In the Name of God, the Compassionate, the Merciful
DR HUSSEIN A. GEZAIRY REGIONAL DIRECTOR
WHO EASTERN MEDITERRANEAN REGION to the
TENTH MEETING OF THE REGIONAL COMMISSION FOR CERTIFICATION OF POLIOMYELITIS ERADICATION
Cairo, Egypt, 14–15 October 2003
Mr Chairman, Dear Colleagues, Ladies and Gentlemen,
It is a great pleasure to welcome you all to the Tenth Meeting of the Regional Commission for Certification of Poliomyelitis Eradication. As you all know, due to security reasons, we could not convene your meeting that was scheduled to be held in April this year. I am thankful to the members of the Commission for their unstinting and continued support for the work of the Commission and to the Chairs of the National Certification Committees, who are here today, for their efforts in compiling and validating their national reports. I would also like to extend a warm welcome to representatives from our partners in the initiative for polio eradication and from WHO headquarters and other regional offices.
We seem to be approaching the end phase of the polio eradication initiative. Polio is more geographically contained than ever. During 2002, nearly 99% of cases came from just three countries. Within our Region, 18 countries have been free of polio for more than three years. No case has been reported from Sudan for two years and so far this year, no case has been reported from Somalia, a remarkable achievement particularly with the prevailing civil strife and the security problems in that country.
However, cases of wild poliovirus are still being reported from Afghanistan, Egypt, and Pakistan. To date, 2, 1, and 55 cases have respectively been reported from these three countries.
The programme in Pakistan has become stronger over the last couple of years. I was there recently and have impressed upon the national policy makers and health authorities the need to further intensify their efforts so that transmission of wild poliovirus comes to an end by next year.
The imported case reported from Lebanon early this year, and about which you will hear more during your meeting, has reminded us of the ever present danger of importation and of the need for a rapid and appropriate response. The Region faces a considerable threat of importation, and any sense of complacency that polio is no longer a problem in the non-endemic countries must be strictly avoided.
The required level of sensitivity for AFP surveillance that was reached by all the countries in 1999 has continued to improve since then. The regional average AFP rate for 2003 is --- per 100 000 population under 15 years. We are continuously monitoring surveillance through several aspects including surveillance review.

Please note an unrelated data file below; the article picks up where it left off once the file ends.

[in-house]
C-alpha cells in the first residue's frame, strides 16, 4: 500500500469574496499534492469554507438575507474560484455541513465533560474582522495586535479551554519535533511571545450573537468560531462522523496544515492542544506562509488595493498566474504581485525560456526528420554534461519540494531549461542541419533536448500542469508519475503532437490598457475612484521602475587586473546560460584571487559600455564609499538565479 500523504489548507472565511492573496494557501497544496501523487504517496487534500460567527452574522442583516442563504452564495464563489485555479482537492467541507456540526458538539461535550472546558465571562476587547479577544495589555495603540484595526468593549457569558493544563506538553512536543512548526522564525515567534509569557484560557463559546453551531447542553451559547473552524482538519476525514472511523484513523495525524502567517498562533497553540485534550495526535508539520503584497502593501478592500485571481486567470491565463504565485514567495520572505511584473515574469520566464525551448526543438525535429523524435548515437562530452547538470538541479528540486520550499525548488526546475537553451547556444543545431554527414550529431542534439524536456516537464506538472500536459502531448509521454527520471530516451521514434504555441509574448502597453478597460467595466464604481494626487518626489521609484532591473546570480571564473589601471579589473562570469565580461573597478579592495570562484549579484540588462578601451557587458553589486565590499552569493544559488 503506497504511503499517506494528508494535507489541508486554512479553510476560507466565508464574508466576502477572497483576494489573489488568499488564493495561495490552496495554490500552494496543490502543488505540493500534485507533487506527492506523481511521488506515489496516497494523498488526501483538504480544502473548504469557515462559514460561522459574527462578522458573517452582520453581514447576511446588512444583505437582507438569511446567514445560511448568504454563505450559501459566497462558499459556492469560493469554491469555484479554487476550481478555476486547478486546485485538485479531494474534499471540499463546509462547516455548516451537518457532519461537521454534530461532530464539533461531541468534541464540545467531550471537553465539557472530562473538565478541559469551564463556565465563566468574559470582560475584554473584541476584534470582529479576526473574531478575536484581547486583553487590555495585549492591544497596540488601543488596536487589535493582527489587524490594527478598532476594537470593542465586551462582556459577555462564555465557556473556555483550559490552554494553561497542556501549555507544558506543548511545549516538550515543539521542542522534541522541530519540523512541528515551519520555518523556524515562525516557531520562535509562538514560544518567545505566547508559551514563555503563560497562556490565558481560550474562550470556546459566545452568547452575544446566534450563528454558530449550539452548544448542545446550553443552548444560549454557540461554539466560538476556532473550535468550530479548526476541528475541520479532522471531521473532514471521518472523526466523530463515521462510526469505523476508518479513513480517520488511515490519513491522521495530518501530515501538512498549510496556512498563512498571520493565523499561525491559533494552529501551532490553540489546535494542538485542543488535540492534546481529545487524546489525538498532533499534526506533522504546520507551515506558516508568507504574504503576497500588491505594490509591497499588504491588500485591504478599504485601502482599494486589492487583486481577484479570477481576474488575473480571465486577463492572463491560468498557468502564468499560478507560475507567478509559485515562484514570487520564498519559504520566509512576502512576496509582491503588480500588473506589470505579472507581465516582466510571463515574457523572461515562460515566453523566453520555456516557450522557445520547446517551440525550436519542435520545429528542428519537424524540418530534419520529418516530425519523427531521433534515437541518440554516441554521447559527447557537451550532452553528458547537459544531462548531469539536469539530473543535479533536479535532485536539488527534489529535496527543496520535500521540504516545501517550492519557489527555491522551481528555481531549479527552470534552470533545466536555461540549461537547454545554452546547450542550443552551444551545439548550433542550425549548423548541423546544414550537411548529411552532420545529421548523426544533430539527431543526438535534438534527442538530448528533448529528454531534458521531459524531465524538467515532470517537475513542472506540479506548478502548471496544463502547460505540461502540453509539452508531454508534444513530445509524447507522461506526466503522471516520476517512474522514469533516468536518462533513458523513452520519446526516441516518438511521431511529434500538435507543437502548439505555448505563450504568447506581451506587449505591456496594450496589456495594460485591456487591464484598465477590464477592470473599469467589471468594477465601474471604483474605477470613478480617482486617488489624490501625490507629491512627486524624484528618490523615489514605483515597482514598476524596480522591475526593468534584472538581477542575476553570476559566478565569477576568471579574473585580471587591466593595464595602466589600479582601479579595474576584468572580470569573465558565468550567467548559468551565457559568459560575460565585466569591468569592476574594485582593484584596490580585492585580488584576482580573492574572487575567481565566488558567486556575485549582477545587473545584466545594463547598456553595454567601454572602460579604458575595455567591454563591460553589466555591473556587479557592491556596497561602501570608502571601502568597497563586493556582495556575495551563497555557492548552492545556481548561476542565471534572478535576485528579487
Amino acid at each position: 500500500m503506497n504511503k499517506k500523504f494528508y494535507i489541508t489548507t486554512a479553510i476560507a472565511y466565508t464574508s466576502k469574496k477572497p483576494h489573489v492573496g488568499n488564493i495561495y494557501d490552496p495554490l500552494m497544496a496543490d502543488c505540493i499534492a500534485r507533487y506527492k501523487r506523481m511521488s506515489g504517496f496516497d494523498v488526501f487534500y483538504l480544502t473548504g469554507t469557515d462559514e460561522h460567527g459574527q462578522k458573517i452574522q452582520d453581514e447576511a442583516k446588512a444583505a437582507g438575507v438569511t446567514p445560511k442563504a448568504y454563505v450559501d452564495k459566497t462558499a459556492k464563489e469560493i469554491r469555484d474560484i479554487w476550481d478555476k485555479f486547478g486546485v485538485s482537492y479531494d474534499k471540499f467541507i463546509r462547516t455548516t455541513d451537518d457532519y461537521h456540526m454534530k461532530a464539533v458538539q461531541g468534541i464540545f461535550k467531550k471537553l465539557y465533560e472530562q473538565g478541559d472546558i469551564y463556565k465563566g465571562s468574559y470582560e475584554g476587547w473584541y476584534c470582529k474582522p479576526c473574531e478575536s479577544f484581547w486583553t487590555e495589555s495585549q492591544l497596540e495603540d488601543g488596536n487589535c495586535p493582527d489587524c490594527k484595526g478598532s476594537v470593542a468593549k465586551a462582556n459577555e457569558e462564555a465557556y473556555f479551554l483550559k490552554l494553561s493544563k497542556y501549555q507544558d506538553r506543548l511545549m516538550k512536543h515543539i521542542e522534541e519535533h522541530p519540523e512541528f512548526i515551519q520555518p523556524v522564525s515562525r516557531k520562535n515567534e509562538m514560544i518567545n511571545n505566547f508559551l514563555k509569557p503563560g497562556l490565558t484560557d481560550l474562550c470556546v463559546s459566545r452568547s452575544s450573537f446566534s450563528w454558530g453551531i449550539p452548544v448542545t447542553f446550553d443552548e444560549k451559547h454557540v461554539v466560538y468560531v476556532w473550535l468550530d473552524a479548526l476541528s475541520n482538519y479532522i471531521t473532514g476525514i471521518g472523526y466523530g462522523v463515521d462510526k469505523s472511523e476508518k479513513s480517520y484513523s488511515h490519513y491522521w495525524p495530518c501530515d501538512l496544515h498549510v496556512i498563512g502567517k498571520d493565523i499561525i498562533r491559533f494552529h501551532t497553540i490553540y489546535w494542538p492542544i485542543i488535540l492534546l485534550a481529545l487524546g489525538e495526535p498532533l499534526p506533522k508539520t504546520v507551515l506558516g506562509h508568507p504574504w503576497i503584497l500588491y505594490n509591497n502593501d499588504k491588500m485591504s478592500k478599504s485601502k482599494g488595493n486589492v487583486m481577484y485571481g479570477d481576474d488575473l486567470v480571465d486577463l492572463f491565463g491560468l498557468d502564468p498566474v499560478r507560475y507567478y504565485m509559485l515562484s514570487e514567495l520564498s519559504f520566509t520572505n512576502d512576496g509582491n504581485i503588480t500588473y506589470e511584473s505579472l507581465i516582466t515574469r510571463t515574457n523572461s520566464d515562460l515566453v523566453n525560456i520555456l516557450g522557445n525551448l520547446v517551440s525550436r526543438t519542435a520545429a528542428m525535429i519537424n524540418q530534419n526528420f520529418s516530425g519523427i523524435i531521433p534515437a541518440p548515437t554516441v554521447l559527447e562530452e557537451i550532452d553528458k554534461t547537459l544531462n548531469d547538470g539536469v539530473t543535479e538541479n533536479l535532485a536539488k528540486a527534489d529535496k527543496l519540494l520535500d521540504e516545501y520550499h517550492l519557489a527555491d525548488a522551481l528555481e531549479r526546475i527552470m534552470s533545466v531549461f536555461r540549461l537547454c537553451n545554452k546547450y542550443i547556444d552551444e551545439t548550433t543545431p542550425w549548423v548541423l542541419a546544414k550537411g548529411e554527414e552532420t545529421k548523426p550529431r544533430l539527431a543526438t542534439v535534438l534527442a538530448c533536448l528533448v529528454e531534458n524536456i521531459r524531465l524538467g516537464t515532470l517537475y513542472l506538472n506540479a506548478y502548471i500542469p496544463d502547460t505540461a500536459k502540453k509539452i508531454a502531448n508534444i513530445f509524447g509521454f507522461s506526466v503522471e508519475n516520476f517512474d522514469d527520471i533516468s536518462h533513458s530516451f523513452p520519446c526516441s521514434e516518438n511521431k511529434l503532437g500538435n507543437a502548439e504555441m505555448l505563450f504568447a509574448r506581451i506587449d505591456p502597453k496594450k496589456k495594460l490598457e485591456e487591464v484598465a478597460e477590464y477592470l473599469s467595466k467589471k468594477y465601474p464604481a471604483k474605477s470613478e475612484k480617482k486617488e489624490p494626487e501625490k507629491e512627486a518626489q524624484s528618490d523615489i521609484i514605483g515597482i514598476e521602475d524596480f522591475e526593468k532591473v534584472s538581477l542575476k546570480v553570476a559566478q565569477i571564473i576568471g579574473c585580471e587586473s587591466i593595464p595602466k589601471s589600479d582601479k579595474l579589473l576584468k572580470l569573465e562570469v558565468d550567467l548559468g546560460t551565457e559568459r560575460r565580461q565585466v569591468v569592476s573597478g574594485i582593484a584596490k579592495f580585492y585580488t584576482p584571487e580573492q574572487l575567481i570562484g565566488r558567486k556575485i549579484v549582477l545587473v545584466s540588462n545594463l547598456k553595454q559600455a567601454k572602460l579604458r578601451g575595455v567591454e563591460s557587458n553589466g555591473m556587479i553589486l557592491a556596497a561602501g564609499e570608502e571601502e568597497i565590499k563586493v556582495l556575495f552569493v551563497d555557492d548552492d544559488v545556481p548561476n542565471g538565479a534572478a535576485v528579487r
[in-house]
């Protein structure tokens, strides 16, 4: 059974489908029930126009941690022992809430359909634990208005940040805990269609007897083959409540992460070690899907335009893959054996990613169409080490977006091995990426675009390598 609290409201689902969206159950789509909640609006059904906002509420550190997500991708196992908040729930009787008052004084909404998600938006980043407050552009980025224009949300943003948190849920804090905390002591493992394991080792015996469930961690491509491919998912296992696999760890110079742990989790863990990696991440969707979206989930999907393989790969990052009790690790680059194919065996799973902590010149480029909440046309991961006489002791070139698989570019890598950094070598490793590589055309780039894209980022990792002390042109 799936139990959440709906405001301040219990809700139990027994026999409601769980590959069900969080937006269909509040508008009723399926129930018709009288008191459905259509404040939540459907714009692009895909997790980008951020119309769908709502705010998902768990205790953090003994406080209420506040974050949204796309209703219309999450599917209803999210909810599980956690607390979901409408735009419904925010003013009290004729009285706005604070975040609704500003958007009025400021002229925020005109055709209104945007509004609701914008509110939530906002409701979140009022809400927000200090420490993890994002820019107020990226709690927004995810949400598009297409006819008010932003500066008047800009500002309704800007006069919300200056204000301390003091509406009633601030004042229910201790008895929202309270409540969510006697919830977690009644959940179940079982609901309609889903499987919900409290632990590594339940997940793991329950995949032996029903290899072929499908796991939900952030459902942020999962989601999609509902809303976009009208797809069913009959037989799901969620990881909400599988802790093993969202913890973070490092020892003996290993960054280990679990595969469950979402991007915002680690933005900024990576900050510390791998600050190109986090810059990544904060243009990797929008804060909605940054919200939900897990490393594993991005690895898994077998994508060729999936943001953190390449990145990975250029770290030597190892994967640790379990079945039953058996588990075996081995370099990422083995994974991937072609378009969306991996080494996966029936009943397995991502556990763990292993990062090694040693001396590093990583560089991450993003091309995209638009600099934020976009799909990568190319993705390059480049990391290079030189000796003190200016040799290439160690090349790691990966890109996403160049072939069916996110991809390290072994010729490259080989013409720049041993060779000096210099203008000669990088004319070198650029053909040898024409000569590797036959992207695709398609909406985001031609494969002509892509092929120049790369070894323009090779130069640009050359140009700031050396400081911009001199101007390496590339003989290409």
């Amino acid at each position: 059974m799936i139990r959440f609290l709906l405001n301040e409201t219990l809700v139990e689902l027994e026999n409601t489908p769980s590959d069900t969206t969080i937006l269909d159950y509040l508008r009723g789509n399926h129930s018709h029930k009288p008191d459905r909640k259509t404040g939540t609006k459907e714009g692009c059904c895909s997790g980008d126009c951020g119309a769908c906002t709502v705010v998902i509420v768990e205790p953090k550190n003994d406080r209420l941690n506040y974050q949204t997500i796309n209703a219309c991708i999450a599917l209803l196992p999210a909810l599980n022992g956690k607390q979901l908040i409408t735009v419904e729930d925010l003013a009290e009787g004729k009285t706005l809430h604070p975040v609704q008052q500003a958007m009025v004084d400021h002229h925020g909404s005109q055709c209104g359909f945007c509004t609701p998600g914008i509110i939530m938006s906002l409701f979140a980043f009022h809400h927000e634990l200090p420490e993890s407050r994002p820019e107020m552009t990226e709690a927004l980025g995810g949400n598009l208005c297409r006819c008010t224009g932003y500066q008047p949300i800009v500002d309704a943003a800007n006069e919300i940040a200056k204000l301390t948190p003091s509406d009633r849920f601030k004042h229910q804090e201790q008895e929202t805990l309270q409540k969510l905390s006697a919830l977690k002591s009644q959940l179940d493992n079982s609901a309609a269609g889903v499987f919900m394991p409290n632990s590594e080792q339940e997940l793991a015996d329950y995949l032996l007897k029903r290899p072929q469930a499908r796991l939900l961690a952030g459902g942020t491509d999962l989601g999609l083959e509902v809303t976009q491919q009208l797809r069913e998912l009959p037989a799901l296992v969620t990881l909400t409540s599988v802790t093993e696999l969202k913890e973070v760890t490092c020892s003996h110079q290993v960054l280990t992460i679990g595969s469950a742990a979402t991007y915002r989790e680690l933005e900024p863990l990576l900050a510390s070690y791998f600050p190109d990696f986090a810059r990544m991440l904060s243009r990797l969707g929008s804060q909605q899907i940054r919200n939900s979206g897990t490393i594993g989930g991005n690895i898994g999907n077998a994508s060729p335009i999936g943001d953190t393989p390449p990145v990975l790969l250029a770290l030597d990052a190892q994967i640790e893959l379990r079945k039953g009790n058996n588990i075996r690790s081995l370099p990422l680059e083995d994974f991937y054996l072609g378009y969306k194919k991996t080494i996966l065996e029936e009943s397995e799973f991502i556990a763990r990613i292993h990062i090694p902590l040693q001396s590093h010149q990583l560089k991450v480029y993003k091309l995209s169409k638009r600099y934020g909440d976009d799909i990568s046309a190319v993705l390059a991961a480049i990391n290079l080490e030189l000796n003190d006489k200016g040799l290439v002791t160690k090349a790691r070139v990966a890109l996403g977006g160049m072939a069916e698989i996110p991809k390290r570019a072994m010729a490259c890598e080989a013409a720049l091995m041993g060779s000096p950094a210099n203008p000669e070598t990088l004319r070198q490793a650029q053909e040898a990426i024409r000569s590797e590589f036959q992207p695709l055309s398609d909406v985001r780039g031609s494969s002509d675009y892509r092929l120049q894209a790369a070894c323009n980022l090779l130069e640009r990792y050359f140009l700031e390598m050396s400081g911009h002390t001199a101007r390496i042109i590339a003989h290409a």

The quality of supplementary immunization activities continued to improve considerably.
Their planning and implementation are being closely monitored through regular meetings of technical advisory groups in which some of the Commission members have regularly participated. You will be briefed about the outcome of these TAG meetings and of the surveillance reviews held since your last meeting.
We were fortunate that in Baghdad, the wild poliovirus isolates and other infectious materials could be located after the looting of laboratory equipment and were subsequently
incinerated. The laboratory containment activities continue to progress, perhaps not as rapidly as desirable. They were recently reviewed at a meeting of national coordinators. The first phase has been completed in nine countries of the Region and the laboratory survey is under implementation in another seven. In order to ensure that containment activities were of certification standard, these nine countries have been asked to provide a written description of the laboratory survey and inventory phase using the now finalized quality assessment guidelines.
There appears to be a need for refining the process for the laboratory containment component of the certification process and for aligning the work and reporting cycle of the national containment committees with those of the national certification committees. In this connection we are planning to convene a meeting of the chairmen of the national certification committees with national coordinators of laboratory containment of wild poliovirus. I look forward to receiving your views on this subject.
Following a suggestion made at your last meeting in October 2002, I constituted a Regional Technical Advisory Group on Polio Eradication, which had its first meeting in June. I felt that it was a productive meeting and provided useful and up-to-date technical advice on a number of issues connected with polio eradication in the Region. It is planned to hold meetings of this group on an annual basis.
Mr Chairman, dear colleagues, the certification process appears to be moving along on target. It is gratifying to note that another four countries have submitted their national documentation for your review at this meeting. As per your suggestion, we have written to the chairmen of the national certification committees in the remaining endemic countries to initiate the data collection and validation process in order to expedite the preparation and submission of these reports soon after the transmission of wild poliovirus has been interrupted.
In conclusion, I would like to thank you once again for your commitment to polio eradication in the Region and for taking the time from your busy schedules to attend this meeting.
I wish you all a pleasant stay in Cairo and a productive meeting.